To select VA quality measures for inpatient and outpatient settings, we prioritized quality measures that reflect national standards, are reported for non-VA settings by national performance measurement programs (allowing for comparisons), and address safety, effectiveness, and patient-centeredness of care, three of the domains of quality of care outlined by the Institute of Medicine.11 VA and non-VA performance measure data were not available to us for comparing the other three quality domains of timeliness, efficiency, or equity.

Inpatient Measures

To assess patient safety in the inpatient setting, we used Patient Safety Indicators (PSIs) developed by the Agency for Healthcare Research and Quality (AHRQ) to monitor adverse events and complications of care that may occur in the hospital,12 and 30-day risk-standardized mortality and readmission measures developed by the Centers for Medicare & Medicaid Services (CMS) in conjunction with the Hospital Quality Alliance,13 both for the fourth quarter of fiscal year 2014. Complete descriptions of the standard risk adjustments for the 2014 mortality and readmission measures are published elsewhere.14, 15

To assess effectiveness of care in the inpatient setting, we used ORYX measures (also known as the National Hospital Quality Measures) developed by the Joint Commission16 for the fourth quarter of fiscal year 2014.

To assess patient-centeredness of health care received in VA inpatient settings, we used measures from the VA Survey of Health Experiences of Patients (SHEP) for fiscal year 2014.17 We compared VA measures from the SHEP surveys with measures for the fourth quarter of 2014 from the Consumer Assessment of Healthcare Providers and Systems (CAHPS) Hospital Survey (HCAHPS); measures on the inpatient SHEP parallel those of HCAHPS. VA inpatient SHEP data were adjusted for case mix using CMS’s recommended HCAHPS case mix adjustment for Hospital Compare.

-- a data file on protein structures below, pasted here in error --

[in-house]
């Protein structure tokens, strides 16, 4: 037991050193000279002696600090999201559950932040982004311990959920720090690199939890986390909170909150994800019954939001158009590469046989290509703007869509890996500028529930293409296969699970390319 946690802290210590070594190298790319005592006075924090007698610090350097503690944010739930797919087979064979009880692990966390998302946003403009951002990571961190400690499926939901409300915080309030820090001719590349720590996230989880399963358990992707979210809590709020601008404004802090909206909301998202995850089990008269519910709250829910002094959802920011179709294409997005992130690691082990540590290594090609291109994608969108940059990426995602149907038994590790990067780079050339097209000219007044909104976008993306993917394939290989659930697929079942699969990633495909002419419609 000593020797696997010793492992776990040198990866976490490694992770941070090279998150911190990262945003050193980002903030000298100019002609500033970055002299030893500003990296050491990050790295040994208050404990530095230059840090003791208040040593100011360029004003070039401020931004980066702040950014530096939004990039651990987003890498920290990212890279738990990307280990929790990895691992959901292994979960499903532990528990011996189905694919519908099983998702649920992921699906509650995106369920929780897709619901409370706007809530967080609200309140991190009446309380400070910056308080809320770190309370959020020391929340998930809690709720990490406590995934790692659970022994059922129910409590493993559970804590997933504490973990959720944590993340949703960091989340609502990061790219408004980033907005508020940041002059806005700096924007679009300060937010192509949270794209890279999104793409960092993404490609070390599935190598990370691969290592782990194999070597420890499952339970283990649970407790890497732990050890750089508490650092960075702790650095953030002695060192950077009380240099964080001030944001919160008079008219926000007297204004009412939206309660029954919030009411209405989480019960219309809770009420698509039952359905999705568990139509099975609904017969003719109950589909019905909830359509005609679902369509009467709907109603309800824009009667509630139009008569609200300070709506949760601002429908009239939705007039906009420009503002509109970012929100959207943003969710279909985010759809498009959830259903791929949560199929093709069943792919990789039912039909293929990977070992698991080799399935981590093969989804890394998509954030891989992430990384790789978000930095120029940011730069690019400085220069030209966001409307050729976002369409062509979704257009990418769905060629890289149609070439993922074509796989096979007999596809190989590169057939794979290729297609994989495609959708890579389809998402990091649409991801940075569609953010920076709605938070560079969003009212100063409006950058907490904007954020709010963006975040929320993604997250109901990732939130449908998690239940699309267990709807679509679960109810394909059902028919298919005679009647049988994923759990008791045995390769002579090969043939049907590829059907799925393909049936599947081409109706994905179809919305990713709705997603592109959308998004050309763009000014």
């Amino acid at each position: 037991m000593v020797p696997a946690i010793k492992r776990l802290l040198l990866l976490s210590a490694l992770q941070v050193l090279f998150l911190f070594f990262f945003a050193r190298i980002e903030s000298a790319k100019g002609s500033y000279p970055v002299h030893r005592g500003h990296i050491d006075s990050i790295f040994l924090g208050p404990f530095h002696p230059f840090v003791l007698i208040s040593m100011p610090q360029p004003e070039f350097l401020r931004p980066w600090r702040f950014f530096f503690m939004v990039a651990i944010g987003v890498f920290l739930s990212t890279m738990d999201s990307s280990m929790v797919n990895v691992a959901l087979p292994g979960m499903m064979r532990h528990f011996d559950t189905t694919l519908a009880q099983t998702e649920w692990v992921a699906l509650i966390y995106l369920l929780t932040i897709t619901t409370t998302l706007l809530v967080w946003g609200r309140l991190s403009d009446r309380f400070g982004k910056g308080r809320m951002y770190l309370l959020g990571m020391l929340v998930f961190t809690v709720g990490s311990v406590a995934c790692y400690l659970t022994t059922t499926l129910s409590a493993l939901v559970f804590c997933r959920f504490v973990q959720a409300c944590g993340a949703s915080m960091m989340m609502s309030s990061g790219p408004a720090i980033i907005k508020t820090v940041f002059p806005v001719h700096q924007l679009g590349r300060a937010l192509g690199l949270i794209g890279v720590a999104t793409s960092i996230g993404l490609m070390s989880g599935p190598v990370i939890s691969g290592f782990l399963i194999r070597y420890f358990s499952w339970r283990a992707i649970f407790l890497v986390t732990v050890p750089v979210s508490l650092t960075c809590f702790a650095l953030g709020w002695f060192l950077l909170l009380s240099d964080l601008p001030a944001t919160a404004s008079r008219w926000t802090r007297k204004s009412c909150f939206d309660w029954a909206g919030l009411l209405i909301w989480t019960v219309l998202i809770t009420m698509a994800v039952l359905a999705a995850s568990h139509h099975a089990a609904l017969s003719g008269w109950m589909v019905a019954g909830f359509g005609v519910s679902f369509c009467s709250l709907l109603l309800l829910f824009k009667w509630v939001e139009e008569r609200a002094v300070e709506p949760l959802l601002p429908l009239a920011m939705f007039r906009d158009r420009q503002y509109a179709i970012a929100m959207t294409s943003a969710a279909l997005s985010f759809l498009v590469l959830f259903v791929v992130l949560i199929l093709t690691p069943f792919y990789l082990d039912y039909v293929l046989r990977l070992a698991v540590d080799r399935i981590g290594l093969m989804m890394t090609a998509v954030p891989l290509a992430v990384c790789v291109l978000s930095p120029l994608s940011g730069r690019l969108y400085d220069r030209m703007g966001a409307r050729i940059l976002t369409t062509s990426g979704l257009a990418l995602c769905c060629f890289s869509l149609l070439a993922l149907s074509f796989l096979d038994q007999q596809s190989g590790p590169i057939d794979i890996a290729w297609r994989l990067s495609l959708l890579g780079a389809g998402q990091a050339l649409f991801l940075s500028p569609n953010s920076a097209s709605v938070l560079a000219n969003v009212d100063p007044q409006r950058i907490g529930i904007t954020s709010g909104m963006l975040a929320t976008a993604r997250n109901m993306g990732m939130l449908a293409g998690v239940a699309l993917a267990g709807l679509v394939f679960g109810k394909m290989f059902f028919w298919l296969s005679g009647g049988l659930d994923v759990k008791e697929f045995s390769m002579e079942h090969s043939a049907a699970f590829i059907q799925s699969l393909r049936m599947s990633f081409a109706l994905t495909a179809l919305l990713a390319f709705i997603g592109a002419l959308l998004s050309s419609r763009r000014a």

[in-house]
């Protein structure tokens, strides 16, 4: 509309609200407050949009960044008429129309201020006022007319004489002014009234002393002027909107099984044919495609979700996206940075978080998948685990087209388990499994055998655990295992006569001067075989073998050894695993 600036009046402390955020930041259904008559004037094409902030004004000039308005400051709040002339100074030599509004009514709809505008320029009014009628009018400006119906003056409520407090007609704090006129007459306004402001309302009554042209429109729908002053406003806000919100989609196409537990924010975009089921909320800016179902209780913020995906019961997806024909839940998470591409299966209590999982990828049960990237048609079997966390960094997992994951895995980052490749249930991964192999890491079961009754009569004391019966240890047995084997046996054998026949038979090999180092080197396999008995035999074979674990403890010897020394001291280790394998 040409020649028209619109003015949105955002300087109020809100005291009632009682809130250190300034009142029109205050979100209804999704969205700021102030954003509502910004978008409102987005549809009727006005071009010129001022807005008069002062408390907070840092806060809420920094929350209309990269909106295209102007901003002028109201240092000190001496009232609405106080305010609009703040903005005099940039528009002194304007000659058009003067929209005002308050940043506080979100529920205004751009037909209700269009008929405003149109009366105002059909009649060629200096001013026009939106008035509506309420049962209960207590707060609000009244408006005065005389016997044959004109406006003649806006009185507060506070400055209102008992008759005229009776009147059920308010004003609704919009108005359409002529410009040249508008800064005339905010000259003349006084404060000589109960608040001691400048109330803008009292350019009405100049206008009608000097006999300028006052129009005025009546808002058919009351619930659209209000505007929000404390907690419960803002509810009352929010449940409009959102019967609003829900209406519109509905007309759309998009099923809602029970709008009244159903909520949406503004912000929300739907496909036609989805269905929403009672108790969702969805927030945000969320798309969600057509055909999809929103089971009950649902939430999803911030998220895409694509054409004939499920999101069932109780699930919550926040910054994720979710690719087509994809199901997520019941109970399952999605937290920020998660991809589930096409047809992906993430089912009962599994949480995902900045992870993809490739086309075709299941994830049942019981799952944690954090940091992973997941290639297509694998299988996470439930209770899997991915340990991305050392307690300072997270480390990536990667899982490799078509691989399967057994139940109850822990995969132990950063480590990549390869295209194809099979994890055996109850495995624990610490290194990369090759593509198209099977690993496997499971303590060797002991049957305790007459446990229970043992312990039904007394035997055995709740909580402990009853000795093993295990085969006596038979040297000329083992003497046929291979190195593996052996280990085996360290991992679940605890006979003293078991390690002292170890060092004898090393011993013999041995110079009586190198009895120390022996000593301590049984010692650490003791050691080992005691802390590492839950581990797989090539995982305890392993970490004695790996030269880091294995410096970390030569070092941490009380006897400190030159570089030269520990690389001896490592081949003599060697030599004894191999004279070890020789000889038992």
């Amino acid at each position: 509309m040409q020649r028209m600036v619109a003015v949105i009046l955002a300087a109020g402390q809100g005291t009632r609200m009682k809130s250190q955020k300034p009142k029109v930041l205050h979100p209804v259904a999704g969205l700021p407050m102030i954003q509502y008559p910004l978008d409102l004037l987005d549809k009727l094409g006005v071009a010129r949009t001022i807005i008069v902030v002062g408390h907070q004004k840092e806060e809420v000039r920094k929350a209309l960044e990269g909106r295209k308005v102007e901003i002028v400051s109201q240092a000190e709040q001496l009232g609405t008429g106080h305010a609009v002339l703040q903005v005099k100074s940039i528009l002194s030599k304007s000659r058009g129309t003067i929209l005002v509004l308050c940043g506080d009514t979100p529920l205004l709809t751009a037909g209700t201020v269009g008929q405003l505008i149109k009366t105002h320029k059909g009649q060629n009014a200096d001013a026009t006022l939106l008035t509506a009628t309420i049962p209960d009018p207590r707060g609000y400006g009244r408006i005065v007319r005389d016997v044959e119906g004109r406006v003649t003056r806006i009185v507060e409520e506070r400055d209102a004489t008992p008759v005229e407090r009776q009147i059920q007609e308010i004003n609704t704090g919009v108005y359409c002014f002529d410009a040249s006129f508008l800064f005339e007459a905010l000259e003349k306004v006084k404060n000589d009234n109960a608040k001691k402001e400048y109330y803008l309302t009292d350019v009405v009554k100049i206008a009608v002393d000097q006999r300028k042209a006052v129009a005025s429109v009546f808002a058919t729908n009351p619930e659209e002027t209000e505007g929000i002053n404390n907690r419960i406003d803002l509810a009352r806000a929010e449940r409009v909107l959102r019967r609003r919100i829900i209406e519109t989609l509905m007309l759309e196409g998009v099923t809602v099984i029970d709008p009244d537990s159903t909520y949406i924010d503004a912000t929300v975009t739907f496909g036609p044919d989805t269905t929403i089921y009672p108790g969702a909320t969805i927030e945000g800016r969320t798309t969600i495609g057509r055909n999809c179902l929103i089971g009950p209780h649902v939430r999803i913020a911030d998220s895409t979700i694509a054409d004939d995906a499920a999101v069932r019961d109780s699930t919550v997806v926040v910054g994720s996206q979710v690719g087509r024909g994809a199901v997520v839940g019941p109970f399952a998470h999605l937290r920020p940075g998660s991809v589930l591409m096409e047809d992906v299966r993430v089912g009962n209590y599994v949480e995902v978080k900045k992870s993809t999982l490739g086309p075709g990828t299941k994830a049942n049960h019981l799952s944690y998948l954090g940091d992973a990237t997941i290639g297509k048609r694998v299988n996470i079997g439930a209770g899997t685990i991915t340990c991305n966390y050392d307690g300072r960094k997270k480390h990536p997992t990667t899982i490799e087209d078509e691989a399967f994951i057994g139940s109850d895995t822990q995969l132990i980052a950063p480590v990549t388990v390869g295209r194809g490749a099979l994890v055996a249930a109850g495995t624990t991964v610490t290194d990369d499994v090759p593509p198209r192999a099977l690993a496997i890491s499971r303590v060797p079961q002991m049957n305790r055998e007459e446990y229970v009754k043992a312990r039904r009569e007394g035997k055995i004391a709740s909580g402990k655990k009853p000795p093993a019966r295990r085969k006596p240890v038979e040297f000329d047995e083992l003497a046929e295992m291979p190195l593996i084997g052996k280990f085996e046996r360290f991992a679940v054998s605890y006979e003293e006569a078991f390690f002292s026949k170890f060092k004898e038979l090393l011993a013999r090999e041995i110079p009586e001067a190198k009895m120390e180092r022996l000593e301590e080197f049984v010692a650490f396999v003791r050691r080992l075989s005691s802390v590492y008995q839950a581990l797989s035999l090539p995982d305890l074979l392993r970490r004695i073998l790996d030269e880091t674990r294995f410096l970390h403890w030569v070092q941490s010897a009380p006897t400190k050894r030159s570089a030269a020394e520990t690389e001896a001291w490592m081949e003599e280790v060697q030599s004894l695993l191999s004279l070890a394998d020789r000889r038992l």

For non-VA facilities, data for all inpatient quality measures were downloaded from the CMS Hospital Compare website for the fourth quarter of fiscal year 2014. For VA facilities, data for inpatient quality measures were obtained from three sources. Risk-standardized readmission and mortality rates and ORYX measures were downloaded from the CMS Hospital Compare website for the fourth quarter of fiscal year 2014. AHRQ PSIs were provided by the VA Inpatient Evaluation Center for calendar year 2014. SHEP measures were provided by the VA Office of Performance Measurement for fiscal year 2014.

Outpatient Measures

To assess effectiveness of care in the outpatient setting, we analyzed 16 measures in the Healthcare Effectiveness Data and Information Set (HEDIS®) developed by the National Committee for Quality Assurance that are reported both by VA facilities and by NCQA for health plans nationwide.10 Rates of outpatient effectiveness for VA facilities were compared with rates for three non-VA groups: commercial health maintenance organizations (HMOs), Medicare HMOs, and Medicaid HMOs. The category of HMOs included HMOs, HMO/Point of Service (POS) combined, HMO/Preferred Provider Organization (PPO)/POS combined, HMO/PPO combined, and POS. HEDIS measure data were provided by the VA Office of Performance Measurement for 140 VA facilities providing outpatient care in fiscal year 2013. For non-VA care, HEDIS measure rates were extracted from an NCQA published report for 814 HMO plans during calendar year 2013.10 As there is no nationally representative source of non-VA outpatient patient experience data, we did not compare patient experiences of outpatient care in VA and non-VA facilities. Complete specifications for all measures are available from the authors upon request.

Analysis

Identifying Non-VA Hospitals